Heather Begg

From Wikipedia, the free encyclopedia
  (Redirected from (Isoleen) Heather Begg)
Jump to: navigation, search

Dame Isoleen Heather Begg DNZM OBE (1 December 1932 – 12 May 2009)[1] was a New Zealand-born operatic mezzo-soprano who spent most of her career in the United Kingdom and Australia. She was renowned in roles such as the title role in Bizet's Carmen, Amneris in Verdi's Aida and in lighter operas such as The Gondoliers. She appeared alongside Dame Joan Sutherland, Luciano Pavarotti, Beverly Sills, Dame Kiri Te Kanawa, Plácido Domingo, Montserrat Caballé, Dame Janet Baker, José Carreras, Dame Malvina Major, Sir Donald McIntyre and many other prominent singers. Her recording with Glenys Fowles of the "Flower Duet" from Delibes's Lakmé has become famous.[2]

Biography[edit]

Born in Nelson, New Zealand in 1932, Begg studied in Auckland with Sister Mary Leo and at the New South Wales State Conservatorium, during which time she won the 1955 Sydney Sun Aria contest. She was engaged as a principal mezzo-soprano with the National Opera of Australia from 1954-56. Her professional debut was as Azucena in Verdi's Il trovatore.

She went to London in 1957 to attend the UK's National School of Opera on a musical scholarship. Between 1959-62 she appeared with the Carl Rosa Opera Company, the New Opera Company, the Royal Opera and the English Opera Group in a wide variety of roles. In 1959 she took part in the New Zealand Music Society's concert at the Wigmore Hall, with a performance of Hindemith's The Four Temperaments; the following year Sadler's Wells offered her the part of "Goddess Juno" in Offenbach's Orpheus in the Underworld, where she discovered she had a talent for comic opera. She returned to New Zealand in 1964 to sing with the New Zealand Opera Company until 1966, but still made guest appearances at Bordeaux, Chicago and elsewhere.

She was named the principal resident mezzo-soprano at the Royal Opera, Covent Garden, where she stayed for 10 years (1969–76). Her roles there included Flora in La traviata, Mary in The Flying Dutchman, Emilia in Otello, Mamma Lucia in Cavalleria rusticana, Madame Larina in Eugene Onegin, the Grandmother in Jenůfa, Marthe in Faust, Mrs Sedley in Peter Grimes, Teresa in La sonnambula, Anna in Les Troyens, and Marina Mnishek in Boris Godunov.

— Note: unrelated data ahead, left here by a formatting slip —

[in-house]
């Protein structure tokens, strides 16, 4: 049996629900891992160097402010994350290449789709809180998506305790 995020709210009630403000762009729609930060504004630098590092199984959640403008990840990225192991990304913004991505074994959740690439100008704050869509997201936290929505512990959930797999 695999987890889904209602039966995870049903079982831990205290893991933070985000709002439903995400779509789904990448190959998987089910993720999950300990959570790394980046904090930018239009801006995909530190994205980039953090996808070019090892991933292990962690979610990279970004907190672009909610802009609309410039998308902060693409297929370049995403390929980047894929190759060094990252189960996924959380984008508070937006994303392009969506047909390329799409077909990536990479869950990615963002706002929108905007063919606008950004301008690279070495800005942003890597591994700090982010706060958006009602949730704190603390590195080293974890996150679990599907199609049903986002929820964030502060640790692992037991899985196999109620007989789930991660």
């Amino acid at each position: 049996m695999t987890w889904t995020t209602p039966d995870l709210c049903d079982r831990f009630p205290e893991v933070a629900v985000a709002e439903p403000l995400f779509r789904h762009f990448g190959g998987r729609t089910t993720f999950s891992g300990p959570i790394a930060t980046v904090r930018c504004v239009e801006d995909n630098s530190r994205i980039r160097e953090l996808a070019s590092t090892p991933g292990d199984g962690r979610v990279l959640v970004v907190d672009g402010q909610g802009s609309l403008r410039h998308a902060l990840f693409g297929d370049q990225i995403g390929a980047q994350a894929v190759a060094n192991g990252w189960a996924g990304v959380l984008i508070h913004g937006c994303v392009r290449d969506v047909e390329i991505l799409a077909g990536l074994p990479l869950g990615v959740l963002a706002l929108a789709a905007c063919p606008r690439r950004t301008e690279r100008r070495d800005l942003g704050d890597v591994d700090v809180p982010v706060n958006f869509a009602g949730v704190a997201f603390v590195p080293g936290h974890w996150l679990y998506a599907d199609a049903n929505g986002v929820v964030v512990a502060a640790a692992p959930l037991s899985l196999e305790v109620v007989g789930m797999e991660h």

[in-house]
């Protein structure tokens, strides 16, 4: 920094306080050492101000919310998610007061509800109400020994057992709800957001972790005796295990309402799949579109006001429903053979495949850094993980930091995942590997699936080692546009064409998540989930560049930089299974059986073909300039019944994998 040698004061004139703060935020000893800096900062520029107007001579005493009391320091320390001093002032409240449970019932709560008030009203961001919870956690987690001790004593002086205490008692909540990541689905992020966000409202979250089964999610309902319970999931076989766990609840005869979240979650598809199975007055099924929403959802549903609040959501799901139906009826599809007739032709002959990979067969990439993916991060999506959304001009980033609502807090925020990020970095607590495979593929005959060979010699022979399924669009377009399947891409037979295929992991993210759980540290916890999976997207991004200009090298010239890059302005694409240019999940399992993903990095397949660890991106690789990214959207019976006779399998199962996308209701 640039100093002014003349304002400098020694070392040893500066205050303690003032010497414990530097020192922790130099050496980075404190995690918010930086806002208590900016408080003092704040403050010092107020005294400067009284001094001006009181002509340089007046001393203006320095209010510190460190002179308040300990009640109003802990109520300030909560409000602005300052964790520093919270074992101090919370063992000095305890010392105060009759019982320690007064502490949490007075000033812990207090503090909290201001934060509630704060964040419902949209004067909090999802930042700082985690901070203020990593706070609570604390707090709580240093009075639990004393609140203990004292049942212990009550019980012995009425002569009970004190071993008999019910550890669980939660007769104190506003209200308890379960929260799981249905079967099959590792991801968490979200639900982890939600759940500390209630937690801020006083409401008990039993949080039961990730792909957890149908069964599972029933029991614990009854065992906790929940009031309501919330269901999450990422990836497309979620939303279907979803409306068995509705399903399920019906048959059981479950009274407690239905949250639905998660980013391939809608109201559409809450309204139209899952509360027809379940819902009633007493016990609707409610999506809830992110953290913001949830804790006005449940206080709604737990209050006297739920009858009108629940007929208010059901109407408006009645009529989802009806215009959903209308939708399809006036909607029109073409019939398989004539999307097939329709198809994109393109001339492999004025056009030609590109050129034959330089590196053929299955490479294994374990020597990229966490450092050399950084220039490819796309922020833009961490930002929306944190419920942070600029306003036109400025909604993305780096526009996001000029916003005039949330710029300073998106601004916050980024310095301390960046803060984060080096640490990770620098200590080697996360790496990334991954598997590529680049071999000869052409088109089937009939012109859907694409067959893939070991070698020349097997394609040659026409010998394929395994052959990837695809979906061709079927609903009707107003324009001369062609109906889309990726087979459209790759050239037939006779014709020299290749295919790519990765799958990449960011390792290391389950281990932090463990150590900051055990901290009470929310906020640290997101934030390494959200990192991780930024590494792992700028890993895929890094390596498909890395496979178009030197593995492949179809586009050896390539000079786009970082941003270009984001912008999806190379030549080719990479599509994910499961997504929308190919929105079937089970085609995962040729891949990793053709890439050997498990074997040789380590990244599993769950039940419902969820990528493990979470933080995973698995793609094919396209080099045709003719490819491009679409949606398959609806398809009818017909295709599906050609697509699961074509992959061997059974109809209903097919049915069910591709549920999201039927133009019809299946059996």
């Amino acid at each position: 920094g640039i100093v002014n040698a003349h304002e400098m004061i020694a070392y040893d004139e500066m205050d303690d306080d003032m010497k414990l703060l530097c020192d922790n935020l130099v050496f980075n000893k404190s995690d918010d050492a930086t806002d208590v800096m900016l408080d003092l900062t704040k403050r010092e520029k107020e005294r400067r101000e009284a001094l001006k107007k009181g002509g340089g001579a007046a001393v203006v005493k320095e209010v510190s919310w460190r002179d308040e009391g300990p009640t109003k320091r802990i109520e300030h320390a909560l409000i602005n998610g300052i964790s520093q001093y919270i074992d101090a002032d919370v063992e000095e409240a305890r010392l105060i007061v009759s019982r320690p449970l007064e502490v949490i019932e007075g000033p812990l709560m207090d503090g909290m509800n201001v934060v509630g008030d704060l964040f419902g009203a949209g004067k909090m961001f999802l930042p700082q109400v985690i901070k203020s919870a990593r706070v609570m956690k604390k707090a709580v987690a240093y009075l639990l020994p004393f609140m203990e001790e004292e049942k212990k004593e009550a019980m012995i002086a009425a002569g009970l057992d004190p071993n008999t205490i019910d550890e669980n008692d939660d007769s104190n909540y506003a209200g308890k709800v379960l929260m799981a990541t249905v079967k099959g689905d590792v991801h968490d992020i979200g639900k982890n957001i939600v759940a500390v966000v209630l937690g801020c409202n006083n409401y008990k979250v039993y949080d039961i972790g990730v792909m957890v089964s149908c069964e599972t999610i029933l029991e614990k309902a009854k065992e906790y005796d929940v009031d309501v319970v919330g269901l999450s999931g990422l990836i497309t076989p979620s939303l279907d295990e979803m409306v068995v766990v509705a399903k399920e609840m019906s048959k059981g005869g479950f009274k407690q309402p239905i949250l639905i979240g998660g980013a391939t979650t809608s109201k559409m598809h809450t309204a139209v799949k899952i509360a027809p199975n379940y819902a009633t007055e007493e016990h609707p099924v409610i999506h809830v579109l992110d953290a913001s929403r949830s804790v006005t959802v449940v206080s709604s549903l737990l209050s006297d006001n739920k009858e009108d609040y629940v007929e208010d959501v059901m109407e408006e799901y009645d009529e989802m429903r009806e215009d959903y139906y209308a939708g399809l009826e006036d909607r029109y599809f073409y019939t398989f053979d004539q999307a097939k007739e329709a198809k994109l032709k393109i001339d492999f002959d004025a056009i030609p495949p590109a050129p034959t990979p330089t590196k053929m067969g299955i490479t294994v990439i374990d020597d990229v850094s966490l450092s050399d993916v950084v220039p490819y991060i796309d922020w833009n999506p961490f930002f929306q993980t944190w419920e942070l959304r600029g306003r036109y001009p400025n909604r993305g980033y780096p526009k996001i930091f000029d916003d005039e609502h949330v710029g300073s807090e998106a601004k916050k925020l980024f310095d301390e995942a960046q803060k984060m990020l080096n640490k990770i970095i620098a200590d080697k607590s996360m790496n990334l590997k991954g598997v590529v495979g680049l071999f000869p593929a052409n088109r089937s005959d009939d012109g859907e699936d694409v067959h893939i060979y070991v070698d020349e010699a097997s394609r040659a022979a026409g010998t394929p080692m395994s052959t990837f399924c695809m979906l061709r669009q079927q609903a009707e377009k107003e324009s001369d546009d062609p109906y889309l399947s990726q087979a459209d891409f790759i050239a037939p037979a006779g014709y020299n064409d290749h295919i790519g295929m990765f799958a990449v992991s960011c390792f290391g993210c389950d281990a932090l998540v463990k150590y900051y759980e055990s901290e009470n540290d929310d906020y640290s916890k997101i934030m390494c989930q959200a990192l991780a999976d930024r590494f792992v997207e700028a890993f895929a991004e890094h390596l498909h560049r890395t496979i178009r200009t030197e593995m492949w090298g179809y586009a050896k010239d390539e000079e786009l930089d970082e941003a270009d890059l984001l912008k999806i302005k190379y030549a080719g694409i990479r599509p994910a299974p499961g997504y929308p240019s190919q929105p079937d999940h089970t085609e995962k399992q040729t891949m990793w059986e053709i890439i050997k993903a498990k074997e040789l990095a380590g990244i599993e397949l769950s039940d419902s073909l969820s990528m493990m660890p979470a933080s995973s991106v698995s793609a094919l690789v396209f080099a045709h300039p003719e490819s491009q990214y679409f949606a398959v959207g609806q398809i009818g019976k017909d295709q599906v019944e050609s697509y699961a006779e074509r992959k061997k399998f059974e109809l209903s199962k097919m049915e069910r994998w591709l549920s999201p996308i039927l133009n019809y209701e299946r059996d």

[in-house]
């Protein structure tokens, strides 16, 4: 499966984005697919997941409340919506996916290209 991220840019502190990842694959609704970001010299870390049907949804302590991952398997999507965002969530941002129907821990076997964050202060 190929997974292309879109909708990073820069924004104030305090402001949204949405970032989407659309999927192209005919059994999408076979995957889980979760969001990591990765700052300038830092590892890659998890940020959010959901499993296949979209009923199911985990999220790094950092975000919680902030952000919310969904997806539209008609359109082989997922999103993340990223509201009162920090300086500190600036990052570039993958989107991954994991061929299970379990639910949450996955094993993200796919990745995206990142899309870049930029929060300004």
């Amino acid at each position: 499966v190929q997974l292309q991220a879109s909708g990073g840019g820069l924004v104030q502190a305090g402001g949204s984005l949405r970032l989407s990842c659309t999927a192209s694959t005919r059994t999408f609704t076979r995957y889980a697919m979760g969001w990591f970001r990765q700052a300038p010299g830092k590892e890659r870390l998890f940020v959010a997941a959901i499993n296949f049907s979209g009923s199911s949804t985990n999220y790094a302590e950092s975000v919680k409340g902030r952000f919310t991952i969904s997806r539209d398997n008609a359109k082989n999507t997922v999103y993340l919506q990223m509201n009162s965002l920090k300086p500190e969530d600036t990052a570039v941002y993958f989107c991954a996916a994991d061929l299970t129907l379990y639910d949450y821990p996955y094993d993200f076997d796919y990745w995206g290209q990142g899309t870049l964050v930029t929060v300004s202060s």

In 1975 she appeared as Marcellina in the Chicago Lyric Opera's production of The Marriage of Figaro, which led to her reprising the role in Jean-Pierre Ponnelle's film of the work, where she appeared alongside Mirella Freni as Susanna and Hermann Prey as Figaro. She also appeared in Gilbert and Sullivan for the D'Oyly Carte Company, and she appeared in such roles at the BBC Proms.She also appeared as Katisha in The Mikado at The Sydney Opera House with The Australian Opera, a definitive performance of the character, and it was issued on video.

She had then accepted an invitation from Richard Bonynge to join the Australian Opera, where she remained for the rest of her career. Here she took on major roles such as Carmen and Amneris, and appeared in Boris Godunov and The Mastersingers of Nuremberg. Her final appearance was at the Sydney Opera House in 2006 to recreate Grandmother Buryjovka in Jenůfa (which she had sung at Covent Garden in 1972 and 1974), conducted by Richard Hickox.[citation needed]

Marriage[edit]

She married Johnnie King, a Canadian, in 1964. He died in 1979. They had no children.[3][4]

Death[edit]

On 12 May 2009 Begg died of leukemia, aged 76, in Canterbury Hospital, Campsie, Sydney, where she had made her home for many years.[4][3]

Honours[edit]

Begg was appointed an Officer (OBE) of the Order of the British Empire in 1978 and in 2000 became a Distinguished Companion of the New Zealand Order of Merit (DCNZM) for services to opera.[4][3]

In April 2009, a month before her death, Begg's DNCZM was redesignated Dame Companion of the New Zealand Order of Merit (DNZM) after the government of New Zealand decided in March 2009 to restore the titles of knights and dames to the honours system. She was the first person to be so designated as her advanced illness caused her to be gazetted ahead of the normal honours list.[5][4]

References[edit]

  1. ^ Profile, IMDb.com; accessed 4 March 2016.
  2. ^ Profile, OvationShop.com; accessed April 17, 2017.
  3. ^ a b c Obituary, Guardian.co.uk, 1 June 2009.
  4. ^ a b c d Obituary, stuff.co.nz, 21 May 2009.
  5. ^ Heather Begg created a Dame, radionz.co.nz, 14 May 2009.

External links[edit]